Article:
The adoption of digital technologies in the field of maintenance is growing, but not yet optimally used. According to a new survey by PwC and Mainnovation mobile maintenance shows the highest level of implementation, gaining in popularity and is the most mature technology. Predictive maintenance is emerging where other technologies such as digital twins, augmented reality and 3D printing are new and not yet ready to be efficiently applied in the field.
Digitalisation, or digital transformation, is omnipresent. In our day-to-day lives we find our way using apps for online navigation, home automation, scanning groceries at the supermarket, talking with chatbots or even to humanoid robots. Industry however, and the maintenance and asset management sector in particular, is still finding its way in this digital era. The adoption of digital technologies has gained momentum in recent years. Five key technologies have gained a foothold already: mobile maintenance, predictive maintenance, digital twins, AR (augmented reality) and 3D printing.
With an overall score of 39%, mobile maintenance shows the highest degree of implementation within the industrial sector. The use of mobile solutions contributes to greater efficiency, a higher Hands on Tool Time (HoTT) and improvements in technicians’ safety. Mobile maintenance has been facilitated by developments in smart devices, Wi-Fi, UI, security, etc. over the past two decades, and the rapid development by EAM (enterprise asset management) & ERP (enterprise resource planning) software suppliers of reliable, safe, user-friendly apps.
After mobile maintenance, predictive maintenance has the highest implementation level (17%). Predictive maintenance techniques are designed to find patterns in failure behaviour and help determine the condition of equipment in order to predict when maintenance should be performed. This technology is gaining in popularity; the implementation rate has almost doubled since 2018. AR, 3D printing and digital twins are still in the start-up phase and implementation rates are lower.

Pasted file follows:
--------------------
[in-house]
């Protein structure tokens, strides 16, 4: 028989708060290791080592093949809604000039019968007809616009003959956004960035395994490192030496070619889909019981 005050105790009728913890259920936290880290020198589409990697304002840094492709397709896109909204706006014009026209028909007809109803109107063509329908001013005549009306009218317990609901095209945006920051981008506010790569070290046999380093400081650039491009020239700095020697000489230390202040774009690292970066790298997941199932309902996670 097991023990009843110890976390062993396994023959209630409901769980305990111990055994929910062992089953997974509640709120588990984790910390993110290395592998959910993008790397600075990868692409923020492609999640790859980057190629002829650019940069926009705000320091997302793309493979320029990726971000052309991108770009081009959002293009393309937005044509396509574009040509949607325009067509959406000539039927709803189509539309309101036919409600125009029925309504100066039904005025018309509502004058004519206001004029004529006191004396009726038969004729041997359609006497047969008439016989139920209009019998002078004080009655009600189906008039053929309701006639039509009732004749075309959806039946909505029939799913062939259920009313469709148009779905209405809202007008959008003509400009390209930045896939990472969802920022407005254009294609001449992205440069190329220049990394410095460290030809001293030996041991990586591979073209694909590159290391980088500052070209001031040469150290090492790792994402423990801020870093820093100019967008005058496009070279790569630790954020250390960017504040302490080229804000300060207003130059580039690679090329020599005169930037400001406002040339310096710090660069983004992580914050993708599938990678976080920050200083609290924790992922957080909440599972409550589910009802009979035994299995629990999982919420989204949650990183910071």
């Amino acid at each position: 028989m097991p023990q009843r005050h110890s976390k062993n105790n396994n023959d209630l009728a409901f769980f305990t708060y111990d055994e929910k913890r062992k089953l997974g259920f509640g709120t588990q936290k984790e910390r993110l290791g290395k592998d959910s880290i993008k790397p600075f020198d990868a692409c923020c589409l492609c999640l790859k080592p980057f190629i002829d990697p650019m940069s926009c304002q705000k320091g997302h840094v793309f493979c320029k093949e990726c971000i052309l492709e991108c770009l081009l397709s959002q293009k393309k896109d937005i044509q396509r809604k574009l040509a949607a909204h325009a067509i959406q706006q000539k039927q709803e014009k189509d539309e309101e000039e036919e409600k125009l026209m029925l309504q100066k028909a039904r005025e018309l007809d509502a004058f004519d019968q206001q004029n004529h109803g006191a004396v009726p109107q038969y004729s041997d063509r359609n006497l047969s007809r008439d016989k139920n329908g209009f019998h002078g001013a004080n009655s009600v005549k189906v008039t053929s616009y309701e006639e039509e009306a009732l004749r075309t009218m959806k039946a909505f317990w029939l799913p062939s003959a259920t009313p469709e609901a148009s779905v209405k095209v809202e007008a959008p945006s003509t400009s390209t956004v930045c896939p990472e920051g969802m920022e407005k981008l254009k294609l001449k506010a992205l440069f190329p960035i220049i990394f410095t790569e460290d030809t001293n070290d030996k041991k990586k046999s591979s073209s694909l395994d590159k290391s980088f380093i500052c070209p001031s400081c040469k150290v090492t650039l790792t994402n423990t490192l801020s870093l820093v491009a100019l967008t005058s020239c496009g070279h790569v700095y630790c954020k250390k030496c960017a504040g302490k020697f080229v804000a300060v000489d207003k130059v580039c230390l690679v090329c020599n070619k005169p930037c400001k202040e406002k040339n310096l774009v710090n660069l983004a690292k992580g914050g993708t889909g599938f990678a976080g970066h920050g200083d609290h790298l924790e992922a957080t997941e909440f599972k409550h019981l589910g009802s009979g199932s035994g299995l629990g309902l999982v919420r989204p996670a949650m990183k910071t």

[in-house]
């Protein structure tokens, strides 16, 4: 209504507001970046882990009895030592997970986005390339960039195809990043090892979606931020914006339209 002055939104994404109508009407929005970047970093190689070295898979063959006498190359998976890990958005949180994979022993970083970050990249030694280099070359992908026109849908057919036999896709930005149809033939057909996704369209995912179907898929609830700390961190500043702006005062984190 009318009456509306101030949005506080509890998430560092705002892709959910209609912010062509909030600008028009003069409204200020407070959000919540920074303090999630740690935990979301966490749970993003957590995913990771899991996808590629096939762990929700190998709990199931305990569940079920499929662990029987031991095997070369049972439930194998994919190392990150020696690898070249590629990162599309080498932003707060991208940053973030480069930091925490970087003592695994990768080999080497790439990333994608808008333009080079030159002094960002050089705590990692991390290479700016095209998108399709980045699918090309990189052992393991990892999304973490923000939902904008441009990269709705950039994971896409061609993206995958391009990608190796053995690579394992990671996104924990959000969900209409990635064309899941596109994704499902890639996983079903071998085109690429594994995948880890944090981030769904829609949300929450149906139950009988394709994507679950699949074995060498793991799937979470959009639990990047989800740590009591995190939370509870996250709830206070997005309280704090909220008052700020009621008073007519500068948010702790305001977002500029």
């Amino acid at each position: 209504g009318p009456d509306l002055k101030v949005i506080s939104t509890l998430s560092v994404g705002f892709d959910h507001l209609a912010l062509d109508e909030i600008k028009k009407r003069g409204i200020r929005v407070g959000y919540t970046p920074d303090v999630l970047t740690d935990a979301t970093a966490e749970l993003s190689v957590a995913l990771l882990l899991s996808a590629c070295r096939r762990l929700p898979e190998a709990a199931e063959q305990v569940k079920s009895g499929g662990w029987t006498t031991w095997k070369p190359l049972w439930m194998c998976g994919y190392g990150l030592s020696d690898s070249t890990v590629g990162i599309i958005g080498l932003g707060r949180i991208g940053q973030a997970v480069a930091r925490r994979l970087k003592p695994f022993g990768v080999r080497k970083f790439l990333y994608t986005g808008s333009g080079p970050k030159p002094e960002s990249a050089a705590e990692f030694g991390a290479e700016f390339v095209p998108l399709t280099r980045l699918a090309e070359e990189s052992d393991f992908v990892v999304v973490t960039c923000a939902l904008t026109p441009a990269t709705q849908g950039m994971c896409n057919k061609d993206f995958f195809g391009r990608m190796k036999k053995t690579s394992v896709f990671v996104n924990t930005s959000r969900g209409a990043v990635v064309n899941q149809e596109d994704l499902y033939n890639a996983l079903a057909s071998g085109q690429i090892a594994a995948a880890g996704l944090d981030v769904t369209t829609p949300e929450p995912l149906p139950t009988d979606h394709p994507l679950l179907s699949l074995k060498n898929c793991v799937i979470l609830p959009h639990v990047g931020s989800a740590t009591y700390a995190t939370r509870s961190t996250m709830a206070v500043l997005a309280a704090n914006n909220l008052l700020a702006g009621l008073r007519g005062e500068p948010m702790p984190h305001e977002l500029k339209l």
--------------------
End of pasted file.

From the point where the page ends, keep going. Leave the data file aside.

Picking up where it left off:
Digital twin solutions, virtual replicas of a physical object, system or process, were only recently introduced in maintenance & asset management (10% implementation rate).
Augmented reality (8%) is highly dependent on reliable software and hardware (AR glasses) but they are still not entirely fit for maintenance activities. OEMs (original equipment manufacturers) could bring AR to the next level by providing a standard solution including all data references and manuals. Finally, 3D printing (8%) is mostly applied at locations that are hard to reach and when there is a clear economy of scale.
In companies adopting digital technologies, it is often not considered as an IT development but as a business change project. Adoption is often driven by wider business pressures, such as labour shortages or limited availability of obsolete machine parts, or by opportunities for optimisation, such as improving uptime or accessing expertise remotely rather than having experts on site at every location. When it comes to implementation, key success factors include cultural change, data availability, data analytics capabilities and support from the workforce.
The survey by PwC and Mainnovation also asks whether the potential of digitalisation is being fully exploited, and what is hindering companies from faster adoption? Responses indicate that most companies feel digital technologies are beneficial but it can be difficult to build a strong business case: while the costs may be relatively easy to calculate, the benefits or value can be harder to quantify.
Jochen Vincke, Partner PwC Belgium “Digitalisation is a journey specific to every company, it needs to address the right needs and build upon the correct value assessment. We believe that implementing one or more of these five digital solutions can help companies to achieve the full potential of digitalisation in operations while creating value for the business. There’s still a long road ahead, but it looks like the industry is finally stepping into the digital era.”
Tess Minnens - [email protected]
About the survey: PwC and Mainnovation conducted surveys on predictive maintenance (PdM) in 2017 and 2018. The 2023 survey was conducted as a follow-up and to see if the maintenance and asset management sector in Northwest Europe is also adopting other digital solutions. 127 companies in Belgium, Germany, the Netherlands and Norway were surveyed, as well as South Africa for comparison. Respondents came from five sectors (service providers, food & pharma, infrastructure & fleet, heavy process industry, discrete manufacturing).
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